Anticipation filled the air on Stampede Park throughout the months of September and October as the competitions for Calgary Stampede Queen & Princesses and Calgary Stampede Indian Princess were underway. To narrow down to the final three Stampede Queen and Princesses, 21 hopeful contestants took part in a four-week long contest with numerous competitions such as public speaking, equestrian, personal interviews and more. The Indian Princess pageant took place over two weeks, with five applicants and several events, including speech training, horsemanship and attending community events.

Excitement reached its highest peak with the crowning of Stampede Queen Maggie Shortt, Stampede Princess Chelsey Jacobson, Stampede Princess Baillee Billington and Stampede Indian Princess Vanessa Stiffarm. These four new Calgary Stampede ambassadors have already begun the journey of a lifetime; the Royalty have already attended events representing the Stampede and will make more than 400 appearances throughout the year. So just who are these four young women and what are they looking forward to this year?

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2016 Calgary Stampede poster and the poster artwork legacy

The Calgary Stampede unveiled our 2016 poster in the Shaikh Family Welcome Gallery of the Calgary Public Library’s central branch on October 5, 2015. Community members and Stampede volunteers and employees were thrilled when the curtain pulled back to reveal the priceless piece by award-winning local artist, Michelle Grant: Born to Buck, pictured below.


“When you visit the Stampede Ranch in Hanna [Alberta], you witness many scenes of horses running freely in the fields together,” said Bill Gray, president & chairman of the Calgary Stampede board of directors, “and that was the inspiration for the poster.” Continue reading

Chuckwagon Drivers get ready to race under a new Calgary Stampede invitational format in 2016

The Calgary Stampede is introducing a new qualification process that is changing the way we select chuckwagon drivers for the GMC Rangeland Derby. Under the new format, drivers are now being invited to compete in 2016 based upon rankings of safety, competitiveness and professionalism.

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Stampede recognizes community builders with Western Legacy Awards


Pictured: 2015 Western Legacy Awards recipients (L to R) Chuck Groenveld, Quinn Clark, Marilyn Dyck and Brad Fisher

On November 12 we honoured three outstanding individuals and one incredible group—as well as two inspiring Chairman’s Award recipients—at the 11th Annual Western Legacy Awards.

These awards were established in 2005 to recognize unsung heroes in Southern Alberta who exemplify the Calgary Stampede’s values of commitment to community, pride of place, integrity and western hospitality.

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Introducing Queen Maggie!

Howdy everyone! This is one of your 2016 Calgary Stampede Princesses, Bailee Billington. I am so excited to be a part of the new Royal Trio and to have the opportunity to share our journey with you. But enough about me, today I am here to tell you about a fellow Stampede sister, your 2016 Queen Maggie Shortt. Maggie is a fun, kind, sincere cowgirl from Strathmore, Alberta. She’s been riding for most of her 21 years, on her horses Shake ‘n’ Bake, Alex and now Hawk (her Stampede Prince for the year). She got her start in the horse world volunteering with her dad at Horse Haven farms, helping with chores, grooming and cleaning tack. Maggie has done a little bit of everything in the English and Western riding worlds including jumping, dressage, gymkhana and being a member of the Calgary Stampede Showriders for four years. Maggie spends most of her spare time in the saddle, but also loves to cuddle up with her cat Bubba and read.


A young Queen Maggie volunteering with miniature horses at Horse Haven Farms.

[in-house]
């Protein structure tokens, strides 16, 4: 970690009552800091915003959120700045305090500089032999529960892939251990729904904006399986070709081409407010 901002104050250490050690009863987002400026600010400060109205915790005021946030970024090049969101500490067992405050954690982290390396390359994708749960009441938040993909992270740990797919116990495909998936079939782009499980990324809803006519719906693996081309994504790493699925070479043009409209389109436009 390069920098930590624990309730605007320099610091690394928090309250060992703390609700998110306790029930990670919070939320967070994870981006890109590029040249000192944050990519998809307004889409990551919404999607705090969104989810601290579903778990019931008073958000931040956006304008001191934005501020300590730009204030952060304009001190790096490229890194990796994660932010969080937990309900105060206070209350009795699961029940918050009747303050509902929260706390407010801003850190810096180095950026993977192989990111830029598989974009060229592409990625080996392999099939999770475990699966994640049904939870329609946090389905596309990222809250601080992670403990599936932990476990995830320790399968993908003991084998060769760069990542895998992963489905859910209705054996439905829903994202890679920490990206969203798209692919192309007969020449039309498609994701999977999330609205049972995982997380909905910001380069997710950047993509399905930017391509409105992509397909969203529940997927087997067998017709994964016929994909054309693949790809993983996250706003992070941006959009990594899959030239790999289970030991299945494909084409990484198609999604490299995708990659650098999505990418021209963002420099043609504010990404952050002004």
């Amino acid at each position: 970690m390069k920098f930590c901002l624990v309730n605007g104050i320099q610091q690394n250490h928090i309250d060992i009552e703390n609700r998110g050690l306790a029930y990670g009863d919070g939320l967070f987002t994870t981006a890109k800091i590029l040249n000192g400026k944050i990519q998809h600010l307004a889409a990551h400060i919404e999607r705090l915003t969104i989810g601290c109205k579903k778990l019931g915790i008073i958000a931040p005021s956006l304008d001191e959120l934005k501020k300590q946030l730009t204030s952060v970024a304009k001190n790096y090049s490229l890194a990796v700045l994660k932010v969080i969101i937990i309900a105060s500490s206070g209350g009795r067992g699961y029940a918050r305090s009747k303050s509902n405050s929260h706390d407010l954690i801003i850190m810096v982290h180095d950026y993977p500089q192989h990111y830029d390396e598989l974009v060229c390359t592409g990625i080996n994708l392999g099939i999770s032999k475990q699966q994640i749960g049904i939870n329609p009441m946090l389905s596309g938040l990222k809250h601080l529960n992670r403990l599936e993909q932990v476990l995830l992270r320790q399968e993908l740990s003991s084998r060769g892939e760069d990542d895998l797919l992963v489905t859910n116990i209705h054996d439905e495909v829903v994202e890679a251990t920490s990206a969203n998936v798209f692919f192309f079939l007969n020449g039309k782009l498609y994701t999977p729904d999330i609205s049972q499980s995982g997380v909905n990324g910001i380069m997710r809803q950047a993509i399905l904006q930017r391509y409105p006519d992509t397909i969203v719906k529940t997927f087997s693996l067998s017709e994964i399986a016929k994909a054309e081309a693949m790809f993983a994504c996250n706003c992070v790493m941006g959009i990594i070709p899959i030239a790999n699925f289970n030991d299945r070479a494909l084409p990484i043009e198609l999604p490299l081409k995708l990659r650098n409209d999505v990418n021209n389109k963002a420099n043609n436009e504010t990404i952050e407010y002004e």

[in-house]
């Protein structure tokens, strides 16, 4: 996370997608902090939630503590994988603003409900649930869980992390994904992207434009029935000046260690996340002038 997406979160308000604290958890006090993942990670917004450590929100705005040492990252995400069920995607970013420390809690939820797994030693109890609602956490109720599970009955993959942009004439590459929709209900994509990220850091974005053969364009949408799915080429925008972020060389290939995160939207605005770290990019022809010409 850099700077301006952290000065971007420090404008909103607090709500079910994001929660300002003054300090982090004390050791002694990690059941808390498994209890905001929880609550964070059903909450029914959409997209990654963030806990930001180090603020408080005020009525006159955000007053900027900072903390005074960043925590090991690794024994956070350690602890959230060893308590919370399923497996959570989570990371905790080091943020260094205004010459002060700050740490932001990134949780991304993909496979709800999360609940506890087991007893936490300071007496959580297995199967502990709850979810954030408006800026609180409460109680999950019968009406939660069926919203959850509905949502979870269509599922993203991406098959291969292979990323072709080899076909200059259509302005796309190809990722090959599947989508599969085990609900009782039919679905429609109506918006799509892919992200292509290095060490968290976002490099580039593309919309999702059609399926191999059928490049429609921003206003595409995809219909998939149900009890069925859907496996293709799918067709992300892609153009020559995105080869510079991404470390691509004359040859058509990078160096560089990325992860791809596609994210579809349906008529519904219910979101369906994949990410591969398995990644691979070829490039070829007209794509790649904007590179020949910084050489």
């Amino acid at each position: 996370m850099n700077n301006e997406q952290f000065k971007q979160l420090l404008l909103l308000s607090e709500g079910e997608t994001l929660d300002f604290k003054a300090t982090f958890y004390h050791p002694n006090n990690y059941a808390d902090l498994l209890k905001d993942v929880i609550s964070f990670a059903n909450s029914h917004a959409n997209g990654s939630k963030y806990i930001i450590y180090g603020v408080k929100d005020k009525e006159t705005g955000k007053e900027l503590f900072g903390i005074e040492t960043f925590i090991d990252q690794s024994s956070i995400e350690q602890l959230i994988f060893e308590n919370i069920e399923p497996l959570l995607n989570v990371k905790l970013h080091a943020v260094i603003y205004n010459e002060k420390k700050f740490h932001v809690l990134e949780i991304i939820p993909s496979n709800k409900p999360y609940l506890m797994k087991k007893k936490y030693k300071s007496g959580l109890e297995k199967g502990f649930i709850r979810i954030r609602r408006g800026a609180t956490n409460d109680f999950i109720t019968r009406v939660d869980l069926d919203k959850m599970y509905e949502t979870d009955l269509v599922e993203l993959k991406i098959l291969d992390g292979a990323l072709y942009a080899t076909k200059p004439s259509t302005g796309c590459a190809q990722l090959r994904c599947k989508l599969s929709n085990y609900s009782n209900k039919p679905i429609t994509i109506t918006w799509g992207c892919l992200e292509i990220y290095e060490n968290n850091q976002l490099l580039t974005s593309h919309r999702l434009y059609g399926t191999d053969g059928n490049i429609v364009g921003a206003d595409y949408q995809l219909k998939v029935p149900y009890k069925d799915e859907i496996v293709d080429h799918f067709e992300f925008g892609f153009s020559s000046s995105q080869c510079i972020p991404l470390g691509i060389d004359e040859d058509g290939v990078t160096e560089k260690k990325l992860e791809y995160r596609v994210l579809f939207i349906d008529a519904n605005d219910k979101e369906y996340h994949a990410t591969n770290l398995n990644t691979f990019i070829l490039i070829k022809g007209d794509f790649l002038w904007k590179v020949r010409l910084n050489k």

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Take time to Honour the Canadian Forces this Remembrance Day


At the 11th hour of the 11th day of the 11th month, Canadians join fellow Commonwealth nations in a moment of silence to mark the end of the First World War. Although hostilities ended on November 11, 1918 the war did not formally conclude until the Treaty of Versailles was signed in June, 1919. Everyone welcomed peace.  Guelph-born Lt. Col. John McCrae served in the Canadian Expeditionary Force and penned “In Flanders Field” about his experience at the Second Battle of Ypres; the poem still serves as a reminder of the sacrifices that members of the armed forces make and is part of the reason we wear poppies each November.

1915 exhibition annual report_men from sarcee camp lined up opening exhibition_military

The cover for the Calgary Exhibition’s Annual Report in 1915 featured a picture of soldiers from Sarcee Camp (based on the Tsuut’ina Reserve) opening the Exhibition that year.

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2016 Calgary Stampede Indian Princess

Oki, my name is i’kiwayohtowa and means “Heard All Over” which comes from the sound of thunder or you can call me Vanessa Stiffarm and I am the 2016 Calgary Stampede Indian Princess. I come from the Kainai Nation and was raised by my parents, Evelyn Killsback and John Stiffarm, and my grandparents, Roger and Cathy Hunt.



After looking back this past month since I’ve been crowned, it brings an overwhelming sense of joy and happiness. It’s an incredible honor to carry this title and represent not just Kainai but all of Treaty 7, the Indian Village, and the Calgary Stampede. I’ve met a few of the past princess’s and look up to them. The stories they have shared with me about their experience and how holding this title opened doors for all of them. I want to inspire others the way they have inspired me to try my best and educate others about my culture.

Even though a month has gone by, I can still remember that feeling of standing on that stage waiting for my name to be called. When the judges finally called my name to announce I was this year’s Indian Princess, I cried. And I cried more when my grandparents came on stage to sing me an honor song. I cannot thank my family enough for their support and guidance that has led me to this moment. I am truly blessed and humbled to have this opportunity and to share it with everyone I will meet. I want to thank everyone for the kind words, the positive feedback, and for continuing to support me. This is only the beginning and I can’t wait to share my journey as we get closer to the 2016 Calgary Stampede.